Violinist, director and festival director Jack Liebeck possesses 'flawless technical mastery' and a 'beguiling silvery tone' (BBC Music Magazine).
Jack’s playing embraces the worlds of elegant chamber-chic Mozart through to the impassioned mastery required to frame Brett Dean's The Lost Art of Letter Writing. His fascination with all things scientific has led to his most recent collaboration, A Brief History of Time, with Professor Brian Cox and Daniel Harding. This new violin concerto was commissioned for Jack by Melbourne Symphony Orchestra from regular collaborator and composer Paul Dean, and is written in commemoration of Professor Stephen Hawking.
Jack has worked with major international conductors and orchestras including Andrew Litton, Leonard Slatkin, Karl-Heinz Steffens, Sir Mark Elder, Sakari Oramo, Vasily Petrenko, Brett Dean (Royal Stockholm Philharmonic), Daniel Harding (Swedish Radio), Jukka-Pekka Saraste (Oslo Philharmonic), David Robertson (St Louis Symphony), Jakub Hrůša (Melbourne Symphony) and many orchestras across the world including Thailand Philharmonic, Belgian National, Queensland Symphony, Moscow State Symphony, Orquesta Sinfónica de Galicia, Indianapolis Symphony and all of the UK orchestras.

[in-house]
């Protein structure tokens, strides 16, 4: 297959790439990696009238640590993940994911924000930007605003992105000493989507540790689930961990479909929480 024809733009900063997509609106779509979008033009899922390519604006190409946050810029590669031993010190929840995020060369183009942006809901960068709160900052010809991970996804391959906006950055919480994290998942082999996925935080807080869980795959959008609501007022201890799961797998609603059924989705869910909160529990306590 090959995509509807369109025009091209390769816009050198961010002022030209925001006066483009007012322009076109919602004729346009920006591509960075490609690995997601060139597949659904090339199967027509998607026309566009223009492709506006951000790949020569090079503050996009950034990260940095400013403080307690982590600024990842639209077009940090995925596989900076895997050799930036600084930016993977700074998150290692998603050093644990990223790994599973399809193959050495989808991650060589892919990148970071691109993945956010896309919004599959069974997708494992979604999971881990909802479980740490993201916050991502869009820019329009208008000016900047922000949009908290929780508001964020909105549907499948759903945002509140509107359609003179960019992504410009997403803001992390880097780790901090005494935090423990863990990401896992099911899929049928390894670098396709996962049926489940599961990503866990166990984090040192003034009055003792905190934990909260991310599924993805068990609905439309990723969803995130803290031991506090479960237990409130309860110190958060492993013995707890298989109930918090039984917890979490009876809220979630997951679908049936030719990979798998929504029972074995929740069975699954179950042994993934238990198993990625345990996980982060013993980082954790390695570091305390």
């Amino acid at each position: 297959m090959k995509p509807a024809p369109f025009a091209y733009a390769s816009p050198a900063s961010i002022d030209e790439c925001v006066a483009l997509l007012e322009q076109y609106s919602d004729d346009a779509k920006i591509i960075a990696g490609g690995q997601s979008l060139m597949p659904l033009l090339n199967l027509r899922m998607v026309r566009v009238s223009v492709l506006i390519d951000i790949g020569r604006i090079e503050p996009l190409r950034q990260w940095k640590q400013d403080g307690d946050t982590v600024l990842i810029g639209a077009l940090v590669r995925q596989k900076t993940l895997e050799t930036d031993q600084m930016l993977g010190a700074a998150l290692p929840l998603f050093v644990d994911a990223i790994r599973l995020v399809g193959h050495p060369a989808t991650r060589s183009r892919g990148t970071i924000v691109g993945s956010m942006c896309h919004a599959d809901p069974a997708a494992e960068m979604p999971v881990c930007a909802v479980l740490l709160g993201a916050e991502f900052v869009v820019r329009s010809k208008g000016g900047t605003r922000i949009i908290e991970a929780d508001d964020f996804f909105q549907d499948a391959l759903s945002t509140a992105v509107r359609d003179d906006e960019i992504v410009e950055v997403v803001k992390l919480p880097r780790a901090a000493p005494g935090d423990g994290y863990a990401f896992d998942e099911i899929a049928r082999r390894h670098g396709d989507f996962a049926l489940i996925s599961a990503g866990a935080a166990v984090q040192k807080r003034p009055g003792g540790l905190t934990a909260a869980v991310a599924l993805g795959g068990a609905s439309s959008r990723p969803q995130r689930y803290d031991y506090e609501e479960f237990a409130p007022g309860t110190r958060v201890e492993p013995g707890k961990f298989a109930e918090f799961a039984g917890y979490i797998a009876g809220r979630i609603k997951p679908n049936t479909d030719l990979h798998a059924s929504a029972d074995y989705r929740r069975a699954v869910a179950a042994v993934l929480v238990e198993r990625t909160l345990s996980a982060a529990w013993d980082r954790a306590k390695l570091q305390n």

Recording highlights include the Brahms and Schoenberg violin concertos with BBC Symphony Orchestra, his world premiere recording of Stuart Hancock’s Violin Concerto, and Ysaÿe's six sonatas, all on Orchid Classics. Other collaborations see Jack featured on a chamber disc for Albion Records of songs by Holst and Vaughan Williams with Mary Bevan, and a recording of Braun’s From the Shtetl with London Chamber Orchestra.
Jack is artistic director of the Australian Festival of Chamber Music (AFCM), as well as artistic director of his own festivals – Oxford May Music, where the programming is centred around the themes of music, science and the arts, and Alpine Classic in Grindelwald, Switzerland. He can be heard in the soundtracks of The Theory of Everything, Jane Eyre and Anna Karenina. As the Academy's first Émile Sauret Professor of Violin, he works as an ambassador helping to recruit future talent, both at home and internationally.